Jamie Balfour

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The importance of learning intentions

The importance of learning intentions

I don't claim to be an expert on learning intentions and success criteria, I'm merely sharing what I think about their importance, particularly with relation to my domain in computing science. 

From being a teacher for a year now, I have come to realise that a lot of teachers when I was at school would simply assume that the class knew what they were learning when the teacher started off the lesson with something along the lines of "right guys, today we're going to be learning about x and y". However, this is not as clear as it can be through the use of concrete learning intentions.

As a computing science teacher (an NQT, but still a teacher), I often find that saying 'we're going to look at variables' is just not enough to give pupils an understanding of what they are learning, the significance of it in relation to existing learning and teaching and where the boundaries of the lesson are. 

Taking the above example with regards to variables and the PHP language, one might assume we are talking about local variables such as $x = 10, but we don't want to talk about the superglobals variables in PHP, simply the local variables. Some pupils might come across these and attempt to find out more about them too. Without clear learning intentions, they'd be absolutely in the right doing this.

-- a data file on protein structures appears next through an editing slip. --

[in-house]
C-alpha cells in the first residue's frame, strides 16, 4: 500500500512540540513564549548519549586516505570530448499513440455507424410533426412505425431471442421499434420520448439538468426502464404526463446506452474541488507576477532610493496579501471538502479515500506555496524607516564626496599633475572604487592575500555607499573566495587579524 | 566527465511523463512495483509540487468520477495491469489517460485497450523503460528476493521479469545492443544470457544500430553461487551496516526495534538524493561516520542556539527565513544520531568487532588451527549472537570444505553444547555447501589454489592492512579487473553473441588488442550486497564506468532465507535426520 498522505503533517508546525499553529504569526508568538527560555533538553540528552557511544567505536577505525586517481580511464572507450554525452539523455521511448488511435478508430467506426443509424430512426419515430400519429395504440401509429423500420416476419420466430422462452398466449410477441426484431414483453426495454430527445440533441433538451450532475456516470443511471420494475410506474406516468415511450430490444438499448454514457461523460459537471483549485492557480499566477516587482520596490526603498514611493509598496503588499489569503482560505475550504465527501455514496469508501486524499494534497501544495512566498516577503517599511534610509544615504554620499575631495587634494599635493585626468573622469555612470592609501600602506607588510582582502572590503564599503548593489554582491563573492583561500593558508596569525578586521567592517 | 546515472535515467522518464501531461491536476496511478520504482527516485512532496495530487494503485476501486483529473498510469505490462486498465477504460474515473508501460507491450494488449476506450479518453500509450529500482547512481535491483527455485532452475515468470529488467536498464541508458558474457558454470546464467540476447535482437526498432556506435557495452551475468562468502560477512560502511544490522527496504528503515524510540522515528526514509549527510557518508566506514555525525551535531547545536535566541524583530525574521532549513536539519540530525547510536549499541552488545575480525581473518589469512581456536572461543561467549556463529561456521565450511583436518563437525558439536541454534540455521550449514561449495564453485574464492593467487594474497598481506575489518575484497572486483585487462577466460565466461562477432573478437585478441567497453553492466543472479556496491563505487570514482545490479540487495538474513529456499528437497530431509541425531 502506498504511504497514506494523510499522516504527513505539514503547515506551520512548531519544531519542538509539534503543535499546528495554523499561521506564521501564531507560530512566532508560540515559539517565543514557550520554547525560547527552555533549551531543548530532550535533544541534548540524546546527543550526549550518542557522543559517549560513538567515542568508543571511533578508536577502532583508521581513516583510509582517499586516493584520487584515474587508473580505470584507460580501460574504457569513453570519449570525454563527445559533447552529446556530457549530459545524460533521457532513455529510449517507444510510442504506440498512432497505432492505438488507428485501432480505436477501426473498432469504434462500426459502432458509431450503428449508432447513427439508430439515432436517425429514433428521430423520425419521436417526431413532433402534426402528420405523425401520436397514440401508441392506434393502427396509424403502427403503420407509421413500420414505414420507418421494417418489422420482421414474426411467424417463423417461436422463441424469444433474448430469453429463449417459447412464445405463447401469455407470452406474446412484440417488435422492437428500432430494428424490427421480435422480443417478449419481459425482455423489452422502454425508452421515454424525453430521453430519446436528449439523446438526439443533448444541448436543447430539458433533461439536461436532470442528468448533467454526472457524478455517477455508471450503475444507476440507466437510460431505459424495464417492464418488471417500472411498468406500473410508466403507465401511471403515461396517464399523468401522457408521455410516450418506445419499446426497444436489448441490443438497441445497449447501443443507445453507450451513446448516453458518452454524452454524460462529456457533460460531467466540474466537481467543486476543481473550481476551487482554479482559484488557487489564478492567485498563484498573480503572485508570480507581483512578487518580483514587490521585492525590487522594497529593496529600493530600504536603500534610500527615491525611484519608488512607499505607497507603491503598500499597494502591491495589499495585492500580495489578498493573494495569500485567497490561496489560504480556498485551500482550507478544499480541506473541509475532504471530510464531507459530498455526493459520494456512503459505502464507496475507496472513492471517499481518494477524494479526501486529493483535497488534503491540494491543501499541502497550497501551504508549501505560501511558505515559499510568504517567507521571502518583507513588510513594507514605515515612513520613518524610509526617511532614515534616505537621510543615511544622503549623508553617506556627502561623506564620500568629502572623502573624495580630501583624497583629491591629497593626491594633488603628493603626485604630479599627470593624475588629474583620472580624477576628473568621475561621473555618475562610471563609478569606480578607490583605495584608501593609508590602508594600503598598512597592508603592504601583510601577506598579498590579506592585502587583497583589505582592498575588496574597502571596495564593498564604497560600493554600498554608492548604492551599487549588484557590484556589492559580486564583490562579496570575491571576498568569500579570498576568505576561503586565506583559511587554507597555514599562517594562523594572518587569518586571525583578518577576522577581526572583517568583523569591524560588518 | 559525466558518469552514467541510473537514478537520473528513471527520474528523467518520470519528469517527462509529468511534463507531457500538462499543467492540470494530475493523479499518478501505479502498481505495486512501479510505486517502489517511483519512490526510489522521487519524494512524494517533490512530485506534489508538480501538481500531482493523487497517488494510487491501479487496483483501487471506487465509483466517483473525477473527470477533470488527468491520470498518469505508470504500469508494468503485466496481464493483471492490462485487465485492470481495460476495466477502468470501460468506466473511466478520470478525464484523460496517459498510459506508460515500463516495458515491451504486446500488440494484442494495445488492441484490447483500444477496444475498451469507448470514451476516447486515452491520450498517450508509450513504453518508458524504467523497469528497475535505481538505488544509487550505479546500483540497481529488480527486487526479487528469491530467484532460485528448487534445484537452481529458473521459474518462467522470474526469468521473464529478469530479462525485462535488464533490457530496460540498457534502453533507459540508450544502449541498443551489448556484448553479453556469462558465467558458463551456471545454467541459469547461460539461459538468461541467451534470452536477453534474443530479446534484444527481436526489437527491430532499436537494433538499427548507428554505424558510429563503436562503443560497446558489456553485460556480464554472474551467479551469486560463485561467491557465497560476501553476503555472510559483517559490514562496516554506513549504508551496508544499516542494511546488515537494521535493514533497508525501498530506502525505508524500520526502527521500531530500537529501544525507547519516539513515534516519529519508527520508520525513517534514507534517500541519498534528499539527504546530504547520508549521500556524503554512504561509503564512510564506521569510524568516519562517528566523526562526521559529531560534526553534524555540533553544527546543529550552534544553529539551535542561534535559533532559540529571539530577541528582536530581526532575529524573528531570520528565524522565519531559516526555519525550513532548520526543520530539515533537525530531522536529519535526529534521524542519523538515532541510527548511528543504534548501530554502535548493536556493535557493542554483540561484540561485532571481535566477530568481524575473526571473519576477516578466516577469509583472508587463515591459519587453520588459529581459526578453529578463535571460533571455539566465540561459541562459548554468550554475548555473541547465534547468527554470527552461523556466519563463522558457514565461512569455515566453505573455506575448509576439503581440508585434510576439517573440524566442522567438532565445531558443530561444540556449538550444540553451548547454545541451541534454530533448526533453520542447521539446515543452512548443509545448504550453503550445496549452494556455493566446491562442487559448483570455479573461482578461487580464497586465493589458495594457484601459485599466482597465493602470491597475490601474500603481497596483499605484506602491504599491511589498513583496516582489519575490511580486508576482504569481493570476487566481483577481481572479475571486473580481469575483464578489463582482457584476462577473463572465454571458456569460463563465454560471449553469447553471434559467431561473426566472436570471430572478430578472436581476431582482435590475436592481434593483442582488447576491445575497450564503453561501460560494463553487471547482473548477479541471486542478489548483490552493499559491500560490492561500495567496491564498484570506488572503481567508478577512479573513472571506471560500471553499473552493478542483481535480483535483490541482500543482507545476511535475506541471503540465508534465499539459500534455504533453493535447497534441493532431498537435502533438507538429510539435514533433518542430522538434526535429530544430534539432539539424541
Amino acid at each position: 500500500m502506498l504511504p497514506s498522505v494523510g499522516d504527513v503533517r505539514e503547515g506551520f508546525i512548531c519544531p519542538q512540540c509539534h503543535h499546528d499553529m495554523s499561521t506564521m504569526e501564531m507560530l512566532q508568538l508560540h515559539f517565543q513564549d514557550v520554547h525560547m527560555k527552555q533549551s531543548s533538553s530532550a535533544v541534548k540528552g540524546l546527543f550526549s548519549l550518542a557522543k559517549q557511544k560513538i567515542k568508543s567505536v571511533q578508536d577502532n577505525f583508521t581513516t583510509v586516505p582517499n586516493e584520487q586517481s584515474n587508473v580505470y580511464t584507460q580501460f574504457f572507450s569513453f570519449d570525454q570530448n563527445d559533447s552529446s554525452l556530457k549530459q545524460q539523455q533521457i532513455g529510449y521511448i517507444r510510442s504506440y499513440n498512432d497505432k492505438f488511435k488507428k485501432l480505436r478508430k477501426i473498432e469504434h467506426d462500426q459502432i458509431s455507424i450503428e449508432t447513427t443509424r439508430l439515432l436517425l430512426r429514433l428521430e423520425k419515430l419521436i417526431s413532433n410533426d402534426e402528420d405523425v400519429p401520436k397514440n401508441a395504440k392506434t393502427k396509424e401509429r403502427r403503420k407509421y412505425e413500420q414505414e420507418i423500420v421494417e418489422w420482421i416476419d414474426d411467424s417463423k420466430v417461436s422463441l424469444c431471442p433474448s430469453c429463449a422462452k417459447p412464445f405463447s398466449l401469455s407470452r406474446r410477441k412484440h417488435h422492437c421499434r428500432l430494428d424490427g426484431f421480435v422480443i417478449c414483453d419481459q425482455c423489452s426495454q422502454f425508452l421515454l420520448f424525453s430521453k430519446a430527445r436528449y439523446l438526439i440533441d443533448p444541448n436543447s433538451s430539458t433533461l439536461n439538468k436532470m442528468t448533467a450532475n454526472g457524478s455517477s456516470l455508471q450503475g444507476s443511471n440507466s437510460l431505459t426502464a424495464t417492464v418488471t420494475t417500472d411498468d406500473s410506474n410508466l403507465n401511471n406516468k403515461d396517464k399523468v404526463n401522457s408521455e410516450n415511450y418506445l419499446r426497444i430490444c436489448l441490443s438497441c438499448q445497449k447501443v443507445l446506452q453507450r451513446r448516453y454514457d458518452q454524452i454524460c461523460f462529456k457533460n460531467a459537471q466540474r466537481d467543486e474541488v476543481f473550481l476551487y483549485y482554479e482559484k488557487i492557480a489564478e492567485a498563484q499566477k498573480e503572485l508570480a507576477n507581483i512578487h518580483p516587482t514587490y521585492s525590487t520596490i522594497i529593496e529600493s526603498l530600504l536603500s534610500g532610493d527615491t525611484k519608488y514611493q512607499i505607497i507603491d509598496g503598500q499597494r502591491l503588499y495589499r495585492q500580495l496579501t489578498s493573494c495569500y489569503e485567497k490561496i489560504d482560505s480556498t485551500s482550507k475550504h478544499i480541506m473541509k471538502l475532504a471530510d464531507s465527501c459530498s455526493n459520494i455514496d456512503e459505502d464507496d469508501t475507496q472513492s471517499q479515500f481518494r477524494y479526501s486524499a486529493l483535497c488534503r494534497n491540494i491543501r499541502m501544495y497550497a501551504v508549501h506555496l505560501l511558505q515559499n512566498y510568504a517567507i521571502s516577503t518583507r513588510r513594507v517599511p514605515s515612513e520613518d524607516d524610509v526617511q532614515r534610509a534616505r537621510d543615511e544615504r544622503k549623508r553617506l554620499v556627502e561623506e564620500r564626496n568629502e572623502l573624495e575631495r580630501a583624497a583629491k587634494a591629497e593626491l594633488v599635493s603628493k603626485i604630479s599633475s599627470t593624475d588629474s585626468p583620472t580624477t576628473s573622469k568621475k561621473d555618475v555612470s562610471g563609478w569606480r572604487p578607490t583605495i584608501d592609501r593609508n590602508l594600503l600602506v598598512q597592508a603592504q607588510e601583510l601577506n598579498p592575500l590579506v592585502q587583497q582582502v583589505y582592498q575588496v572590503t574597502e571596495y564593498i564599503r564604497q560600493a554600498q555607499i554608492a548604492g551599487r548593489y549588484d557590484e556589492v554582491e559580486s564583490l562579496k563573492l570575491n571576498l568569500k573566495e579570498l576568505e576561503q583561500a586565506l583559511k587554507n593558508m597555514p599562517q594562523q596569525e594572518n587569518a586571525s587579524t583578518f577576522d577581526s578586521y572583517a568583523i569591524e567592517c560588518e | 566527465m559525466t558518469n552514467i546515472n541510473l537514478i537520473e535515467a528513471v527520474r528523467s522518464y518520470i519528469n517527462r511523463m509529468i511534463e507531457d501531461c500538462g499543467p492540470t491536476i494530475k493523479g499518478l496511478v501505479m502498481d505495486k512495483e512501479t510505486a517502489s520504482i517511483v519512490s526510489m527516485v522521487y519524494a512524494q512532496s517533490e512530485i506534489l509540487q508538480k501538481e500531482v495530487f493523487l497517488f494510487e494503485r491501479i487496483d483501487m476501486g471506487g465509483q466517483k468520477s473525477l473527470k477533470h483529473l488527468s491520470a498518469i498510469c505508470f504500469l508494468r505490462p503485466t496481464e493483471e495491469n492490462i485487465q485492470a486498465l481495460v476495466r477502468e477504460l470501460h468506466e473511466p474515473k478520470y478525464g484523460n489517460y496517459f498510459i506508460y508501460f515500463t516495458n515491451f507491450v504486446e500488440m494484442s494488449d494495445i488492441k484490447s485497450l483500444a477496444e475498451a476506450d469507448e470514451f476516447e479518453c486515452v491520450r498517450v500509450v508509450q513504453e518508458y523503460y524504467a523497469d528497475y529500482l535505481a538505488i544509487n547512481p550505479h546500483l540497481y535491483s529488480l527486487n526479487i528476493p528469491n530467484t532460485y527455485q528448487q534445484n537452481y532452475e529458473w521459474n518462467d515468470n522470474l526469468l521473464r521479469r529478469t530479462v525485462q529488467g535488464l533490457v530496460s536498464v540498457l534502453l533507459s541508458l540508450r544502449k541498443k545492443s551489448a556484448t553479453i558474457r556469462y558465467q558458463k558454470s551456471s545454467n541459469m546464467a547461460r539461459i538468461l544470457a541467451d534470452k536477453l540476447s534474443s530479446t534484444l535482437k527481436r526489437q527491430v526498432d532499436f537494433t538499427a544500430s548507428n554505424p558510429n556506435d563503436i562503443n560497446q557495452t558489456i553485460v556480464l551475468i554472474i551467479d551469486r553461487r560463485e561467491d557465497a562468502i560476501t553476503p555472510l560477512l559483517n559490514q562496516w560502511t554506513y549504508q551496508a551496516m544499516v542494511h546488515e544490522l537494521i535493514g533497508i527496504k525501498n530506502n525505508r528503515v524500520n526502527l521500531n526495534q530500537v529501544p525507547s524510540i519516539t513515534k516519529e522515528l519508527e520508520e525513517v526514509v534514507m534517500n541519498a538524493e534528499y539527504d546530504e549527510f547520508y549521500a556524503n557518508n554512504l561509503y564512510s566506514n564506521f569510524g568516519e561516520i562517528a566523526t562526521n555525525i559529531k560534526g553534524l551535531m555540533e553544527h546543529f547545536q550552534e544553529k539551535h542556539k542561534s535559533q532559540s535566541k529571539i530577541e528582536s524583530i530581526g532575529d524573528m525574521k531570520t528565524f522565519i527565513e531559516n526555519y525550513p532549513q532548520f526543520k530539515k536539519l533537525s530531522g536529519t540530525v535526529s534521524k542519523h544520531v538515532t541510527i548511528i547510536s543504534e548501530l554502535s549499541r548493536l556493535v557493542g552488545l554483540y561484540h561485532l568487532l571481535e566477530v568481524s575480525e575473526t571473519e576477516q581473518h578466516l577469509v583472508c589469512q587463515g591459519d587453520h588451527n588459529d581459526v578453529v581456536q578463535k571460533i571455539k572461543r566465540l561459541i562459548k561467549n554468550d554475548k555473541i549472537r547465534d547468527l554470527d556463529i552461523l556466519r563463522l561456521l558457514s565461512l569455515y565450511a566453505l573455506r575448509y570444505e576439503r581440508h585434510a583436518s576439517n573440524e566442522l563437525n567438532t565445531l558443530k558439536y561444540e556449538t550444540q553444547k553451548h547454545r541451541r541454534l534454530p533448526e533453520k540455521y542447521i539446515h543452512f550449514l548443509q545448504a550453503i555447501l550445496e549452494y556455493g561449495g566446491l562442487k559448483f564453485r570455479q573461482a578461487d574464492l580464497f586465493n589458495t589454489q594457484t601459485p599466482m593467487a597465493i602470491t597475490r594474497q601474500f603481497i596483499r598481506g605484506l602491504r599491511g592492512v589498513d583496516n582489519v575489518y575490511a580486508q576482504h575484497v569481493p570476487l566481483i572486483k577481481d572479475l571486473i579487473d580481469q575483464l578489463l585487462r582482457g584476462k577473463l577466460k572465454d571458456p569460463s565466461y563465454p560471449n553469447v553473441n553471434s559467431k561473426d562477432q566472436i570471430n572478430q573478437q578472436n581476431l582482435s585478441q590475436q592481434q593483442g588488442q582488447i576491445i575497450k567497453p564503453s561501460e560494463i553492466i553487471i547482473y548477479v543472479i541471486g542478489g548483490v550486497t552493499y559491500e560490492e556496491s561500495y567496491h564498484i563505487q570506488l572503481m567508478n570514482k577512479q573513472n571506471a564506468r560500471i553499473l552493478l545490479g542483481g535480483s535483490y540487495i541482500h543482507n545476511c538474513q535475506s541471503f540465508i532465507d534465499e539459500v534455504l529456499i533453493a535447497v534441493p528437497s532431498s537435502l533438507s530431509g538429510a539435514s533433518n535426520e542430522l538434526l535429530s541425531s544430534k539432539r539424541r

So why are learning intentions so important in these situations? I often like to think of them as frameworks that determine the boundaries and that remain in place through the lesson or lessons. Often with a simple introduction about what we are going to be learning, there is not enough depth to explain what we are going to learn and what we are not going to learn. Learning intentions are also really good because they can remain there for the whole lesson to prevent deviation from the actual learning, and whilst it is great that pupils learn more, I often feel that without clear intentions that pupils can strive into the rough and cannot get back out again. Further to this, whilst it's great for those who have excelled in the lesson to go on and learn more, it should clearly be signposted by the teacher that it is okay to do this, otherwise the pupil may end up attempting something way beyond their level.

Further to this, it helps you as a teacher making sure that you do not cover too much. If your own lessons are structured around the learning intentions and what you want the pupils to learn in that lesson you can clearly lay out the lesson around them. By doing this you can also see whether or not you are trying to do too much in one lesson. 

So my main love for learning intentions comes from the fact that they keep pupils on track, which is particularly important in computing as it prevents pupils from getting lost at sea and it also helps you as a teacher to ensure you don't go too far with the lesson. 

Posted in Education
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